Saturday, April 20, 2024

Half-Truths About Saudi War on Yemen Won’t Save UN’s Shaky Truce

Sana’a, YemenWorld powers ostensibly responsible for ending Saudi Arabia’s war on Yemen have recently provided half-truths about the failure of the warring parties to extend a United Nations’ brokered truce. Extended twice since the parties signed on April 2, the ceasefire expired on October 2 without the parties agreeing on its renewal terms. The Houthi movement, which leads a coalition government based in Yemen’s capital Sana’a and controls north Yemen, demanded that Riyadh and its backed Yemeni government in south Yemen pay the public servants monthly salaries—the Saudi-backed government had cut the wages for the public servants in the north since August 2016. Saudi Arabia only agreed to pay the health and educational sectors, which Sana’a refused. The elements of the truce are still holding, pending further diplomacy by the UN, the United States of America, Britain, and other key European states.

Unfortunately, the current rhetoric and diplomacy to revive the flawed truce in Yemen ring a familiar bill with the gunboat diplomacy that has been employed for years. That rhetoric has been in parallel with Riyadh’s relentless bombing and other warfare tactics. Riyadh’s allies, led by the US and UK, have since vowed to end Yemen’s war, one that they have enabled militarily and politically. Yemenis have seen their lives and country shattered and destroyed by a war that has created the world’s largest humanitarian catastrophe. They are yet to see a genuine effort to end the war. As Riyadh’s hope of a swift and outright military victory against its enemy turned out to be illusory, economic warfare appeared feasible. In August 2016, the Saudi-backed Yemeni government ordered the relocation of Yemen’s central bank from Sana’a into Aden, the southern Yemen province it controls. It said that Sana’a was directing the bank resources to the war effort, a charge that turned out to be untrue. Until the bank’s relocation, Sana’a would pay all public servants’ wages, even those considered adversaries. Diplomats and Yemenis on both sides of the war told Reuters that the central bank “has been the last bastion of the impoverished country’s financial system amid a civil war and is effectively running the economy.” After the UN and other agencies watching Yemen sounded the alarm, the Saudi-backed Yemeni government pledged to continue the bank policy of paying monthly wages — over one million public servants provide for an estimated ten million extended family members. That promise never saw the light. In a 2017 briefing to the United Nations Security Council (UNSC), UN Under-Secretary-General for Humanitarian Affairs and Emergency Relief Coordinator Stephen O’Brien said, “The institutional capacity of Yemen to respond to the basic needs of the population is crumbling, exacerbated by the failure of the Central Bank – following its move from Sana’a to Aden – to operate in the interests of the people it is intended to serve.” O’Brien highlighted that the salary cut was “pushing more and more families toward poverty and starvation.”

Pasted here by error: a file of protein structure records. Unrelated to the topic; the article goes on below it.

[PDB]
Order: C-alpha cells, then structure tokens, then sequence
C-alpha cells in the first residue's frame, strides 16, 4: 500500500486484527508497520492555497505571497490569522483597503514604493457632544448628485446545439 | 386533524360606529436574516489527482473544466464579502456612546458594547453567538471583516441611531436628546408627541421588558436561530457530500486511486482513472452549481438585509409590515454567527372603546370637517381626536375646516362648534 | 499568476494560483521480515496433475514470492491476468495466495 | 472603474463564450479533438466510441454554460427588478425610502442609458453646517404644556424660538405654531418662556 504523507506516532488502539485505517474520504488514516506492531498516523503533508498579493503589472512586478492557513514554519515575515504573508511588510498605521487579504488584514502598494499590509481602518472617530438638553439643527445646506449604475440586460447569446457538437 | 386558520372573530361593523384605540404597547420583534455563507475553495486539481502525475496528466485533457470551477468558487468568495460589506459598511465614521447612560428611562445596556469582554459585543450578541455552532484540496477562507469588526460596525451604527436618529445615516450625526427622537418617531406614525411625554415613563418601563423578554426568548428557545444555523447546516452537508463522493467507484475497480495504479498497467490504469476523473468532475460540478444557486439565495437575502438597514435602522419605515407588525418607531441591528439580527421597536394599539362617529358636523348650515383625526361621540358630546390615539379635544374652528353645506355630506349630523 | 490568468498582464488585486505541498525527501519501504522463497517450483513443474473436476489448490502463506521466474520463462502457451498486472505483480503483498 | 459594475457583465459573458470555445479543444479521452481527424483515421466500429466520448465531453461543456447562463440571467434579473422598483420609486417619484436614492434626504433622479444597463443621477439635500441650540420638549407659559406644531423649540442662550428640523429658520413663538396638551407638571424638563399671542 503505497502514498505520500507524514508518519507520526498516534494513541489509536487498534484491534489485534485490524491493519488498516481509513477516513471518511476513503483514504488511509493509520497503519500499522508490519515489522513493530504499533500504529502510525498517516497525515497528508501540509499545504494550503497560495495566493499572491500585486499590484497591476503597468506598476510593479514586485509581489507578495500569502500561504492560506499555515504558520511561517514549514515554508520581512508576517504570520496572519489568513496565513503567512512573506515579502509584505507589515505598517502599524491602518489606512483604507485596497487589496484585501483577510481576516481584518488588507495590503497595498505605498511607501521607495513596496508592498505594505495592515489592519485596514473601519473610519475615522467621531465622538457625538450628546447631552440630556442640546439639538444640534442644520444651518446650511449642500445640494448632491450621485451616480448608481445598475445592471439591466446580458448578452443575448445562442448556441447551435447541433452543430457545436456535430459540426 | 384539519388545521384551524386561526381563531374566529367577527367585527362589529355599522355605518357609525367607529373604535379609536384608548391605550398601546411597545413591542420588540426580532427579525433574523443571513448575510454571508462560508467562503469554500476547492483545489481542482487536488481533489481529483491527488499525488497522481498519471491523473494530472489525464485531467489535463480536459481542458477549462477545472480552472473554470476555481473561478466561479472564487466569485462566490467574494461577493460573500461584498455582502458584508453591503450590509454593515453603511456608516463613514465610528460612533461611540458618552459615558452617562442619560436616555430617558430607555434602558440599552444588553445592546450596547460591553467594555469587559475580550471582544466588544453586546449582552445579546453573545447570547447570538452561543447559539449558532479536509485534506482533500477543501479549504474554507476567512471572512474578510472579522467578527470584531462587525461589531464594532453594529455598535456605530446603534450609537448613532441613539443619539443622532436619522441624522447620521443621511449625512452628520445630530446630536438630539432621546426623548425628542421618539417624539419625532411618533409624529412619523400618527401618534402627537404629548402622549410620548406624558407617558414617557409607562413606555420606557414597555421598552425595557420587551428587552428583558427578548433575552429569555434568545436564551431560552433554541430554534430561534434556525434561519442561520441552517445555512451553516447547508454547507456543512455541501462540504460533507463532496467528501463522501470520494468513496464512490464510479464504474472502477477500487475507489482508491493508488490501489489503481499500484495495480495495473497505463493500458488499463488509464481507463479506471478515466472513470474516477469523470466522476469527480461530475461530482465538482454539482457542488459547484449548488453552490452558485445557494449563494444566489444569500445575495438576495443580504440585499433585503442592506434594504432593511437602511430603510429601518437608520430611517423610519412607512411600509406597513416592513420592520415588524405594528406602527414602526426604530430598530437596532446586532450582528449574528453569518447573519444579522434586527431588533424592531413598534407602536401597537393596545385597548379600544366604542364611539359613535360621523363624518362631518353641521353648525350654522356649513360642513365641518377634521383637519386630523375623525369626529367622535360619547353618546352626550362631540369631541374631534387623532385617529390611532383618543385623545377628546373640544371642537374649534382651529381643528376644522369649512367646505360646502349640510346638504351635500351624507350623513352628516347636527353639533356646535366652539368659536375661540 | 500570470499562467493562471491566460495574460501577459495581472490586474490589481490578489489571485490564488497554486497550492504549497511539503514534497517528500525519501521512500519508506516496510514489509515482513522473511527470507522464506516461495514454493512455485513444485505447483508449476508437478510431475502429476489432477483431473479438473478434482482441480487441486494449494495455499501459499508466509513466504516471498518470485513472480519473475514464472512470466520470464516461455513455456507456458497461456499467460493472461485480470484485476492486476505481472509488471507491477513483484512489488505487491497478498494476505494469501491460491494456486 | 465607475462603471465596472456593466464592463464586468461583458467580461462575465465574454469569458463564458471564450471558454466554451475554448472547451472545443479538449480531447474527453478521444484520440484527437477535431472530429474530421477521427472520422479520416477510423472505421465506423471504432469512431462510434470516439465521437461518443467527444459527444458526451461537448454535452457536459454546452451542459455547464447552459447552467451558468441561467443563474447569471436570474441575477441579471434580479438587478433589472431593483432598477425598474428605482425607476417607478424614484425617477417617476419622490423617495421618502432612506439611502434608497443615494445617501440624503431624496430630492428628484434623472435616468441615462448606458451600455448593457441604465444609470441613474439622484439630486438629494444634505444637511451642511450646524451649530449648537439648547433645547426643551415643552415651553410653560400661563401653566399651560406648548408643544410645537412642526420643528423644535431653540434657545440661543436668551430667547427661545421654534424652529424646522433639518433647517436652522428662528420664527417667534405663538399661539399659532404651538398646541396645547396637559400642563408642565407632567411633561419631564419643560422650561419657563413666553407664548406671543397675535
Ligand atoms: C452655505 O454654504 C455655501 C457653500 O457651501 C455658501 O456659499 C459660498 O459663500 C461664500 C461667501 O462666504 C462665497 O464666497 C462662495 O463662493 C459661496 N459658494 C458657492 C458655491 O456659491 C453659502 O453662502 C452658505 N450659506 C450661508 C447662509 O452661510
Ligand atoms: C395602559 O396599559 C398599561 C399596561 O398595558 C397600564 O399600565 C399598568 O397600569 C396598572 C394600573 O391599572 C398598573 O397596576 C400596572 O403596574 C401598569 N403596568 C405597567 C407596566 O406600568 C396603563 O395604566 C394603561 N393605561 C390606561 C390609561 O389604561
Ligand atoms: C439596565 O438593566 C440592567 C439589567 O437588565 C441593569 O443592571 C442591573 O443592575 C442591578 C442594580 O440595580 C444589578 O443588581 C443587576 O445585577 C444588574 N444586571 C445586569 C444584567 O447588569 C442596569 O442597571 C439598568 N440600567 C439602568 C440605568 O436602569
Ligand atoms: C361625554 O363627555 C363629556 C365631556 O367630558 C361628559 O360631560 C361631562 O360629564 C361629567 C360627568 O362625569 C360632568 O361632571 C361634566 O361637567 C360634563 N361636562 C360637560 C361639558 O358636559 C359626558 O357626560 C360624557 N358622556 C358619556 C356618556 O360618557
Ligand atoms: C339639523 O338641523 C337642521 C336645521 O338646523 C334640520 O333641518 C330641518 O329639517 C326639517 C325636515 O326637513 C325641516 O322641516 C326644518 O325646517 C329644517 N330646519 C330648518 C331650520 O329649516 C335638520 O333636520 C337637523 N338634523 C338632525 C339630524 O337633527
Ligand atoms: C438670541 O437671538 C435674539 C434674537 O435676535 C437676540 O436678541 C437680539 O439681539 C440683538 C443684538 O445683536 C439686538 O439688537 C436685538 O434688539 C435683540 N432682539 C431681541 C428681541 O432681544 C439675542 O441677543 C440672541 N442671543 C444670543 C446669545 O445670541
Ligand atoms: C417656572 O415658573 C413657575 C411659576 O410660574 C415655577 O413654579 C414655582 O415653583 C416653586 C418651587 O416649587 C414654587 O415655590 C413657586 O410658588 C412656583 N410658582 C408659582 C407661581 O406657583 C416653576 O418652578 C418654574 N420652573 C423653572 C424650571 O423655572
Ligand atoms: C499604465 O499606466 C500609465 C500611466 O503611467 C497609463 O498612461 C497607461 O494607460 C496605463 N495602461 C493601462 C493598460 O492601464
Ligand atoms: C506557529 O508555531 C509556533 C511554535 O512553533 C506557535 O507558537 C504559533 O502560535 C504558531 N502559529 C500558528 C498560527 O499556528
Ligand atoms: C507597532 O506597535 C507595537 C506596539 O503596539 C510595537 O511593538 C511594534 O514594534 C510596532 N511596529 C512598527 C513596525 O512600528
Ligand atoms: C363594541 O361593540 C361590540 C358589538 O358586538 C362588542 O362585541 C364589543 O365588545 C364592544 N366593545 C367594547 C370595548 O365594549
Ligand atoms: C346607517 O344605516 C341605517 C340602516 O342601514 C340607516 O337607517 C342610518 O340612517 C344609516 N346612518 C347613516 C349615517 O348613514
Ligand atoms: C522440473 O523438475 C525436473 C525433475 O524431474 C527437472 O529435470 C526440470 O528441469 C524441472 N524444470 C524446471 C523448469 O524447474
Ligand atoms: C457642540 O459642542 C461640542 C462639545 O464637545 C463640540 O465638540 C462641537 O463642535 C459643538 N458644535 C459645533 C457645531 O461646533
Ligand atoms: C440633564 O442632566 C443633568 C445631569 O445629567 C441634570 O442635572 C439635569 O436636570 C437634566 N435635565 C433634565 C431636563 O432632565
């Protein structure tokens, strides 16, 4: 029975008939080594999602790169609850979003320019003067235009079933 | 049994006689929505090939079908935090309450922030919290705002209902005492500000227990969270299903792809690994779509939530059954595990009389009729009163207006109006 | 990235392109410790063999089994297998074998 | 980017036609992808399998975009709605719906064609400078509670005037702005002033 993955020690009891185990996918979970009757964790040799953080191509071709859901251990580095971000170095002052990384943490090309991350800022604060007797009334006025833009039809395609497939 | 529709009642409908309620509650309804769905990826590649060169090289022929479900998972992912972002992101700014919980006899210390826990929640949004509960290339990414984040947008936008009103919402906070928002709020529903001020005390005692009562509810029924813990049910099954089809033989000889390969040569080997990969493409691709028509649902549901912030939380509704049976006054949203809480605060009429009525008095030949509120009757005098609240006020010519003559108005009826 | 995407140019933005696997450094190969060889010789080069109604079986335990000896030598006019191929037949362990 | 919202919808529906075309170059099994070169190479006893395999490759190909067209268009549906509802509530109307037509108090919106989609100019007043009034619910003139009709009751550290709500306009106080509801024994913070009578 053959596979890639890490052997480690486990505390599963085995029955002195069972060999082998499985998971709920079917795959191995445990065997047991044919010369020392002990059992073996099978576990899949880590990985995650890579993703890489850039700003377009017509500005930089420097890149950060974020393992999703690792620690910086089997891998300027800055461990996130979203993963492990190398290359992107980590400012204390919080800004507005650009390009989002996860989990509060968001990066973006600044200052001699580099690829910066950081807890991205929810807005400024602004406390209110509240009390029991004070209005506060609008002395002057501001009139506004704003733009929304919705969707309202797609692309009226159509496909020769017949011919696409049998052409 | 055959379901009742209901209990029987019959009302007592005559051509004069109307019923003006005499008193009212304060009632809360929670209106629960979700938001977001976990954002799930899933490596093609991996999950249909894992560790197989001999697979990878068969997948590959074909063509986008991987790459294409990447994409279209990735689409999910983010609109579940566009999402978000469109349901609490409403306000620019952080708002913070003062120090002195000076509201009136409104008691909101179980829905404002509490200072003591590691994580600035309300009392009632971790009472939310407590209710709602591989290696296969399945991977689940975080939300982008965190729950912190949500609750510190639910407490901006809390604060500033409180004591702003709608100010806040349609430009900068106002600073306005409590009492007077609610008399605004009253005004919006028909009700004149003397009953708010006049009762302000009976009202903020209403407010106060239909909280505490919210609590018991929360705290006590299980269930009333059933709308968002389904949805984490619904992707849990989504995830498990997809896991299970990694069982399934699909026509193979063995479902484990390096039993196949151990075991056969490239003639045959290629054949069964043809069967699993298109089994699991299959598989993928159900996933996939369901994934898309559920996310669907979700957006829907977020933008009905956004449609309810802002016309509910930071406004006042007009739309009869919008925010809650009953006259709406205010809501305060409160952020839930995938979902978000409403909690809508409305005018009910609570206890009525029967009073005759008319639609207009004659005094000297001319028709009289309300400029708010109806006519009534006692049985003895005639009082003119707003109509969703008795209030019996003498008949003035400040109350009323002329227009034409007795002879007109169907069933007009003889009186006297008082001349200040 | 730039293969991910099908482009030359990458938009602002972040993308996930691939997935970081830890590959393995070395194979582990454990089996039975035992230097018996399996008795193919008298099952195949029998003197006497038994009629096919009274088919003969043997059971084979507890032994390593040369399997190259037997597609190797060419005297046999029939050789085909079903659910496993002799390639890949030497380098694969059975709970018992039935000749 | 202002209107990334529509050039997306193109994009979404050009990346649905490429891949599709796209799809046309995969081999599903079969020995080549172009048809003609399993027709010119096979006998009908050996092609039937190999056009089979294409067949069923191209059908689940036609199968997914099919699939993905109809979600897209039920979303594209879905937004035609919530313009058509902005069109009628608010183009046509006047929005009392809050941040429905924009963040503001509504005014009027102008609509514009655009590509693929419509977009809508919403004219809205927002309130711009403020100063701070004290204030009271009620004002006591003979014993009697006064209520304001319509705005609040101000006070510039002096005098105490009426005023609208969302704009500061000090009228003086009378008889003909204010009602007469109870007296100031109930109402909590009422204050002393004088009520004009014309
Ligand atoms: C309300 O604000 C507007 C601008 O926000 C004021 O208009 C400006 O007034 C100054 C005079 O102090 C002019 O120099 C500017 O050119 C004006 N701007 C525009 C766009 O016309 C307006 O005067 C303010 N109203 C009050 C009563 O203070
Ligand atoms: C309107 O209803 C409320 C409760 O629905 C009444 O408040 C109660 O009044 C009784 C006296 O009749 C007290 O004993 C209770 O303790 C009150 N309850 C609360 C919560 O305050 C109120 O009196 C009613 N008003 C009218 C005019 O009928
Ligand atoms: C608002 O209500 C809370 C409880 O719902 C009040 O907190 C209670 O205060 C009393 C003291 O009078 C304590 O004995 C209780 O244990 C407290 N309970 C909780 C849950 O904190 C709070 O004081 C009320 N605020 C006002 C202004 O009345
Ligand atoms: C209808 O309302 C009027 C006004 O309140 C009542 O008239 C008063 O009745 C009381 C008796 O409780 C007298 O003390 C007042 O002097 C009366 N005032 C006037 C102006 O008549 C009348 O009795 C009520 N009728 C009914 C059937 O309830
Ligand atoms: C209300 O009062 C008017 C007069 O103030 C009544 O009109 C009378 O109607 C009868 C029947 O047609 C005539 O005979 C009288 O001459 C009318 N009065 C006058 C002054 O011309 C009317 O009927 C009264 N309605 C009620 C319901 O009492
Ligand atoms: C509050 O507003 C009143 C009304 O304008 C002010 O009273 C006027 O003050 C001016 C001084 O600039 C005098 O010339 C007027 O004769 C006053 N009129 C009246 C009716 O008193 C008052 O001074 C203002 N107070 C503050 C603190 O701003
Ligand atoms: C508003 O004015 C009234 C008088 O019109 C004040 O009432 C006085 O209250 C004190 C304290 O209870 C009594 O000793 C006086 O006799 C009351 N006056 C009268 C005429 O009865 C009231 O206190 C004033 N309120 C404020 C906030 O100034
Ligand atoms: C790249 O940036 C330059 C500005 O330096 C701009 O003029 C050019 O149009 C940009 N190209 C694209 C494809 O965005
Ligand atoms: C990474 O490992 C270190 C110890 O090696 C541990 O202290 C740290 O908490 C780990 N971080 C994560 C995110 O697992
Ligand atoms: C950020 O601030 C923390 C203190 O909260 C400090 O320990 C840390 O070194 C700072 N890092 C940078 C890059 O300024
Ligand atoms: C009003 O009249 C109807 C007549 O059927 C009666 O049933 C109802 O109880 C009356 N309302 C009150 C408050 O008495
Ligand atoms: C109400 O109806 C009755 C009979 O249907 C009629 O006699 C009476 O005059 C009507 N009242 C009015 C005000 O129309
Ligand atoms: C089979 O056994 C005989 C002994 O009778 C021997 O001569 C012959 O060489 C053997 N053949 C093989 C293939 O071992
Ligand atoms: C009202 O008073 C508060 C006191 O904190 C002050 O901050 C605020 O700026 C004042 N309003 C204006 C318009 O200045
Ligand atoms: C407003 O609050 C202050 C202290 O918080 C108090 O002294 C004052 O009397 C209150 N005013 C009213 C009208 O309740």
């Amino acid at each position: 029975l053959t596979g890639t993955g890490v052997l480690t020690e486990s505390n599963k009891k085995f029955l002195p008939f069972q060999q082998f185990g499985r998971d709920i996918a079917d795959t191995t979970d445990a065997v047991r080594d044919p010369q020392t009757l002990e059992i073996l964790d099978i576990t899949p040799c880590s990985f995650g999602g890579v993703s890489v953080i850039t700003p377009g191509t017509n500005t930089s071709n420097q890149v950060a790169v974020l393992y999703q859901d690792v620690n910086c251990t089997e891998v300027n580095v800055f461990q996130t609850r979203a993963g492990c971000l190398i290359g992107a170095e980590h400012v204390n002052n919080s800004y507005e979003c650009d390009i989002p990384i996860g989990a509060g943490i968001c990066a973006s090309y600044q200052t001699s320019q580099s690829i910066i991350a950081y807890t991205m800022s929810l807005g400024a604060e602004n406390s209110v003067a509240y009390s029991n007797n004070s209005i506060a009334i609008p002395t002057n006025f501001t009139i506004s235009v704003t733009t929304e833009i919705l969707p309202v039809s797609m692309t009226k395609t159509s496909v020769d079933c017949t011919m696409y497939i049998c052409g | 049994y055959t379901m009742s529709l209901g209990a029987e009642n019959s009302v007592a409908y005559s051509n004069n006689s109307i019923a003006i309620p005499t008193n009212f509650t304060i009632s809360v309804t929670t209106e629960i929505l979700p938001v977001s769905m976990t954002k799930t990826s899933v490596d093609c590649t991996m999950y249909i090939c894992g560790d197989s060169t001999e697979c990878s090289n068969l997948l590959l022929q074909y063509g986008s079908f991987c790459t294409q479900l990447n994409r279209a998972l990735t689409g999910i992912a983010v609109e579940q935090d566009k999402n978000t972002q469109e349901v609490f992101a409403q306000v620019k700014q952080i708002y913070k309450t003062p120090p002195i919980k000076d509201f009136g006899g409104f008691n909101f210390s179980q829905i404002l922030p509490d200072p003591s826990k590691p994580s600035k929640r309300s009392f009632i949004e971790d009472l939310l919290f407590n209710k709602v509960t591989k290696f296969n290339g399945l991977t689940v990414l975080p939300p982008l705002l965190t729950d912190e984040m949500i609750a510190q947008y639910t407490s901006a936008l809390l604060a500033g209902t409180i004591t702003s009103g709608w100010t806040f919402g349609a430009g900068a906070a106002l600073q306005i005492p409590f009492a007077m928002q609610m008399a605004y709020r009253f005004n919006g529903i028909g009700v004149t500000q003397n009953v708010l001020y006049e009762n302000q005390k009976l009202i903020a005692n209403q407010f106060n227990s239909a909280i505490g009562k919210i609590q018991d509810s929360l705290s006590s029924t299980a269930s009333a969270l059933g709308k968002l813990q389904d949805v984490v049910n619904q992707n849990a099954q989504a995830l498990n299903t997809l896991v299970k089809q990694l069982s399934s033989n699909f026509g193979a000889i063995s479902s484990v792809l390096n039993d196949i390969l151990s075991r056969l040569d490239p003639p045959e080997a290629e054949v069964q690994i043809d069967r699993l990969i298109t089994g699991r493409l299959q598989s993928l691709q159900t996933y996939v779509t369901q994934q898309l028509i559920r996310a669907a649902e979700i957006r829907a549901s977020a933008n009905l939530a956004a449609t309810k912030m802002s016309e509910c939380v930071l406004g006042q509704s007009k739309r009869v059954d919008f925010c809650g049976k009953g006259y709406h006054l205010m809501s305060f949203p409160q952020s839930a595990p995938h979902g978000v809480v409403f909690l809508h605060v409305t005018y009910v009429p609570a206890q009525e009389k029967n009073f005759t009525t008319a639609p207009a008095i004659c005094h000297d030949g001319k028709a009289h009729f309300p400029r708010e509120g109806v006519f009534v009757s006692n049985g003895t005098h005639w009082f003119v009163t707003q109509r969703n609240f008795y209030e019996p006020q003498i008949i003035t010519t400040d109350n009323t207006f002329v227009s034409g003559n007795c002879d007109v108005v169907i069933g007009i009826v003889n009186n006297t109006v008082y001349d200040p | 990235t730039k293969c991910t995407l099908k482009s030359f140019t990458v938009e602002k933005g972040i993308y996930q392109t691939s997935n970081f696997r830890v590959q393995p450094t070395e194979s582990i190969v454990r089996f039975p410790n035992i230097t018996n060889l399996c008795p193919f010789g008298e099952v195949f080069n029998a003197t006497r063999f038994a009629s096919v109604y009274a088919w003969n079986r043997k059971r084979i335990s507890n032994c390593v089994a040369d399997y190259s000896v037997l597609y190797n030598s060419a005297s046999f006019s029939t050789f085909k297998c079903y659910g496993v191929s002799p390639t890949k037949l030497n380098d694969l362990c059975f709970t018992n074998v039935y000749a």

For Riyadh, Yemen’s estimated 30.5 million population and their livelihoods seemed to have been a lawful target by its relentless bombing campaign and other warfare tactics. Attacks on school buses, hospitals, wedding and funeral gatherings, food production, and water sanitation plants have all been a hallmark of the Saudi war. The blockade of Yemen’s north port and airport has primarily been responsible for the death of thousands from starvation, disease, and other causes that could otherwise have been treated or prevented.